The correspondence also paints a vivid picture of councils making budget decisions despite being very unclear about the financial position just one or two years ahead.
In the week after DCLG announced there would be a second freeze fund, three emails arrived from eagle-eyed local authority finance officers who had spotted a reference to a “one-off grant” in the notes of the press release. Elbow deep in budget preperations, they were keen to double check whether this really meant the second freeze fund would be one year when 2012’s funding had been for four years.
In the words of Sean Nolan, then East Sussex CC’s corporate resources director: “I’m not looking to scare the sector prematurely, so any quick clarity, comfort you can give would be very welcome.”
We know now it was indeed a one year grant, but most of those officers who had bothered to enquire waited two months for a reply. (Except Mr Nolan, an adviser to the Local Government Association, who did receive a reply within the hour.)
Three months later, in January, there came a slightly different plea from Cambridgeshire CC. “It would be helpful if, when making the difficult decision about whether to freeze council tax or to increase it, our local authority had greater certainty about what DCLG planned for future years,” asked group leader Kilian Bourke (Lib Dem).
In particular, she wanted to know if a similar, one-year offer might be available in 2014. “This lack of information is not conducive to good ongoing financial management, as it requires local authorities to rethink the council’s position on an annual basis.”
Despite pointing out that a reply would be useful before the council made a decision on council tax “this Thursday”, a reply did not come until a week after the meeting.
Back in Surrey there were similar concerns. In a November letter which predated Mr Pickles’ mauling of the council, leader Cllr Hodge wrote to local government minister Bob Neill in which he said.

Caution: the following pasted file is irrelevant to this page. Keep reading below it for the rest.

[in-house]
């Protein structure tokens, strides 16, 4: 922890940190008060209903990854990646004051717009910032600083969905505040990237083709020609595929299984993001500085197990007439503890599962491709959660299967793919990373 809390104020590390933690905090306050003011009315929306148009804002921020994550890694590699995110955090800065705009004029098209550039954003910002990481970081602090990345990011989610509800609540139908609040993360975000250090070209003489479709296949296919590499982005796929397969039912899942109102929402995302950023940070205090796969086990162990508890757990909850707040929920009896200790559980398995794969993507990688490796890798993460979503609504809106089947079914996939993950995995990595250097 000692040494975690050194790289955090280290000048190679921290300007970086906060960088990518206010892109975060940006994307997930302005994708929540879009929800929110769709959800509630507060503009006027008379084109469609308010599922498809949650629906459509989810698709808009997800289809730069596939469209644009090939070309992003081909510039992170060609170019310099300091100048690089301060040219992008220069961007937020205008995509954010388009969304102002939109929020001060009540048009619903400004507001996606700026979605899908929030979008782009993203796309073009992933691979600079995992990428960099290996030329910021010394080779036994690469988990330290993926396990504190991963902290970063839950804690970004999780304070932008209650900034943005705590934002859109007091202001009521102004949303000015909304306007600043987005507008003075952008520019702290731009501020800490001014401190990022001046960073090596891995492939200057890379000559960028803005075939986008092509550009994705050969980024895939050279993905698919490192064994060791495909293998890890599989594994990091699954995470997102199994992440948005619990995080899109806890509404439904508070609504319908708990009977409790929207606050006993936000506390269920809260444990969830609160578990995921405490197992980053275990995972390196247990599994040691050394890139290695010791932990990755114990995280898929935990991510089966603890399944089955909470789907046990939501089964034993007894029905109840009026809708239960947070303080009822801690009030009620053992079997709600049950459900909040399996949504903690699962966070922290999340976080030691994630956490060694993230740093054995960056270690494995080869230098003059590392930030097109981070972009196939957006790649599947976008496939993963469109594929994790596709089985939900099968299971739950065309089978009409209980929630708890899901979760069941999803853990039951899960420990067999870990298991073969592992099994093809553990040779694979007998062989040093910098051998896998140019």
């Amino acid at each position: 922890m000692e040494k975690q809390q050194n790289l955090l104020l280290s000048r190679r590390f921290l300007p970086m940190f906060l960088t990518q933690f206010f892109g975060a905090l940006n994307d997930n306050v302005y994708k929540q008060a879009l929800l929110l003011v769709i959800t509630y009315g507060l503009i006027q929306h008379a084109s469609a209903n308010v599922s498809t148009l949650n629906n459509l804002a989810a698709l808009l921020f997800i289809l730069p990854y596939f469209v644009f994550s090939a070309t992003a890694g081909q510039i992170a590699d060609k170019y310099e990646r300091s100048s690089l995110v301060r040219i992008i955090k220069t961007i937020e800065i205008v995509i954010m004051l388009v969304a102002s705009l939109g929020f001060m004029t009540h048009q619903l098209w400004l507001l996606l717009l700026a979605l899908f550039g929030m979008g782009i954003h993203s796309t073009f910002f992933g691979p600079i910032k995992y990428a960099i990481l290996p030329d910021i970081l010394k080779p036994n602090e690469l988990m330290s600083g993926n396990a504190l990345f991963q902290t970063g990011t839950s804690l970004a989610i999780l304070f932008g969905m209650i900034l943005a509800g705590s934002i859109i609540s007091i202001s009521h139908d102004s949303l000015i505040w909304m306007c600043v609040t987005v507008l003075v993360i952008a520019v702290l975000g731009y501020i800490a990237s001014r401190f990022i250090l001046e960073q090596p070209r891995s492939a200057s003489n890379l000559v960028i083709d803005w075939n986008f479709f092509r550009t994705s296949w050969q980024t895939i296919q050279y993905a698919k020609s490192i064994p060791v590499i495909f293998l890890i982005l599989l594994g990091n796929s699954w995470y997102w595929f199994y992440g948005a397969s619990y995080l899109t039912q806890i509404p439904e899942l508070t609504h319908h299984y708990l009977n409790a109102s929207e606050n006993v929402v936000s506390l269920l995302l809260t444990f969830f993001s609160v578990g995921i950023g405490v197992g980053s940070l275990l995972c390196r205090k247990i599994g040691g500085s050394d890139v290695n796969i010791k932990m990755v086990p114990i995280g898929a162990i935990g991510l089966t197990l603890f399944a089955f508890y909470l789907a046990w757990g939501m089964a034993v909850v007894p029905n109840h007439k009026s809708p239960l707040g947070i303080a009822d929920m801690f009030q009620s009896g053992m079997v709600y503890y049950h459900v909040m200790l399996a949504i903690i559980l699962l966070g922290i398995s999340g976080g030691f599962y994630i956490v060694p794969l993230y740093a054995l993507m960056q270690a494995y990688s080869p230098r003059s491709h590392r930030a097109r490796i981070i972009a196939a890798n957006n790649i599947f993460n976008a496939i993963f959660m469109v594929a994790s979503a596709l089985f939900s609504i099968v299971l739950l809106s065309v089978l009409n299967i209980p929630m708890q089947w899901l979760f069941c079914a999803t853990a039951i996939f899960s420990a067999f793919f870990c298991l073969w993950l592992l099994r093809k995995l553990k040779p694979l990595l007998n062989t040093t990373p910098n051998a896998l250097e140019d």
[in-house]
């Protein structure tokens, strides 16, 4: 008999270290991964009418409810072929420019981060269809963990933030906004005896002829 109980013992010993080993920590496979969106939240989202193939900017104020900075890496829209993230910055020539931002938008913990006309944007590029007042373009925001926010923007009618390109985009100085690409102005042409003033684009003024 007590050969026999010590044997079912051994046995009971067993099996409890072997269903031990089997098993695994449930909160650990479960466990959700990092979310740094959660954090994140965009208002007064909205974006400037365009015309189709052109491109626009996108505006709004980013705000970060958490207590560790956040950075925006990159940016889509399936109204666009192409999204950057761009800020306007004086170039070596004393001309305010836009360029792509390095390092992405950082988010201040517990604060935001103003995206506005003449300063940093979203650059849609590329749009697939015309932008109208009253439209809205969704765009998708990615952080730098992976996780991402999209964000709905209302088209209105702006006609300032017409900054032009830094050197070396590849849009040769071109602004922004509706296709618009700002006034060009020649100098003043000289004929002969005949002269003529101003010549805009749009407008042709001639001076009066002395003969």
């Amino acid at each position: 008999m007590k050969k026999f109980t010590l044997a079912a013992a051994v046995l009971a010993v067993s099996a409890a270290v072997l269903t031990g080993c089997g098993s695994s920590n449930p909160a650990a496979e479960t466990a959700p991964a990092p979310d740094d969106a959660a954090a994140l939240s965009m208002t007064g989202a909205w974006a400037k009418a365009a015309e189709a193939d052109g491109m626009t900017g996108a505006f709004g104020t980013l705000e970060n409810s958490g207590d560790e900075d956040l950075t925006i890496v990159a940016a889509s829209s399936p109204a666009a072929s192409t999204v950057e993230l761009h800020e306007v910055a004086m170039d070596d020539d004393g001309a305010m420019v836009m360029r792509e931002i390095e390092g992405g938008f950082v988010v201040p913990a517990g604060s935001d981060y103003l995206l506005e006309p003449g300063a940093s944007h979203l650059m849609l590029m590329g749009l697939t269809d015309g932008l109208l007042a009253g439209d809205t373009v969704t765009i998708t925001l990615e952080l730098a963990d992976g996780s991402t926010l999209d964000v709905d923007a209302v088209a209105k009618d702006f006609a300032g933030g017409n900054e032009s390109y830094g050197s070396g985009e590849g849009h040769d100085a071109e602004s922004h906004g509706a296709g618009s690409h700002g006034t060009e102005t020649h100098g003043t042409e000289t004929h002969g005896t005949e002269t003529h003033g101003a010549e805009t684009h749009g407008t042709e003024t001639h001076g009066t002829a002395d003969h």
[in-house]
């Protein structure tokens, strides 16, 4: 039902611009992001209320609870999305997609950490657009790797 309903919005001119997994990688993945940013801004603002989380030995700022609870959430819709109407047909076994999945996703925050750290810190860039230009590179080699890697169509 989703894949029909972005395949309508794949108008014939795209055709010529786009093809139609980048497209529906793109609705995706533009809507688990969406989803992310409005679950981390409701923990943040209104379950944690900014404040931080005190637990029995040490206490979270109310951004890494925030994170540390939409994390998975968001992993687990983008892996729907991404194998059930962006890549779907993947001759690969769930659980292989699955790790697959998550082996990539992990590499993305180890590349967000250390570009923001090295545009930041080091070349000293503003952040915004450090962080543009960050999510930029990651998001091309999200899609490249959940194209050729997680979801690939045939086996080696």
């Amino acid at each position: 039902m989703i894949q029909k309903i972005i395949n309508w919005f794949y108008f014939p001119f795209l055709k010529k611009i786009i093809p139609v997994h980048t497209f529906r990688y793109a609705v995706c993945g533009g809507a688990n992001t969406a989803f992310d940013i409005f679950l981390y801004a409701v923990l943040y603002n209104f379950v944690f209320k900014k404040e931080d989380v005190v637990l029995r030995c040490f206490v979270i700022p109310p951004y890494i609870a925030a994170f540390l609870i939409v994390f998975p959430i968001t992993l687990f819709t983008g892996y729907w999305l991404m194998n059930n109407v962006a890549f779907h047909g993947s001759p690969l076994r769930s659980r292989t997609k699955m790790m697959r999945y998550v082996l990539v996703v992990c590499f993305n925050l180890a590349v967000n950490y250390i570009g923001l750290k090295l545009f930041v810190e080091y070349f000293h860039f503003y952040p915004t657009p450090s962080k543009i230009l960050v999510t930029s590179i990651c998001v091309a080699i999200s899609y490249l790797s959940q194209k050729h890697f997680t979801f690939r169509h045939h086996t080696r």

“In common with local authorities throughout the country, we at Surrey County Council are grappling with the considerable challenges of the current medium term planning cycle. We are dealing with an unprecedented level of uncertainty over our funding levels, caused in part by the local government funding review, and we now have further funding demands placed on us by the government’s treatment of the council tax freeze grants.”
Explaining the financial cliff edge will create a £30m hole in the budget if the second as well as first freeze funding was accepted, he continues
“Add to this the absence of any information on ‘capping’ parameters and the introduction of the referendum regime for ‘excessive’ council tax rises and it becomes clear that we are having to make financial decisions in the dark.”
Ministers’ response to this plea for some clarity? To pick up the phone to the Daily Telegraph’s news desk and provide quotes for a critique of the council’s financial management.
From Ruth reports...
Ruth Keeling covers local government’s corporate core including management, finance, human resources, legal and communications.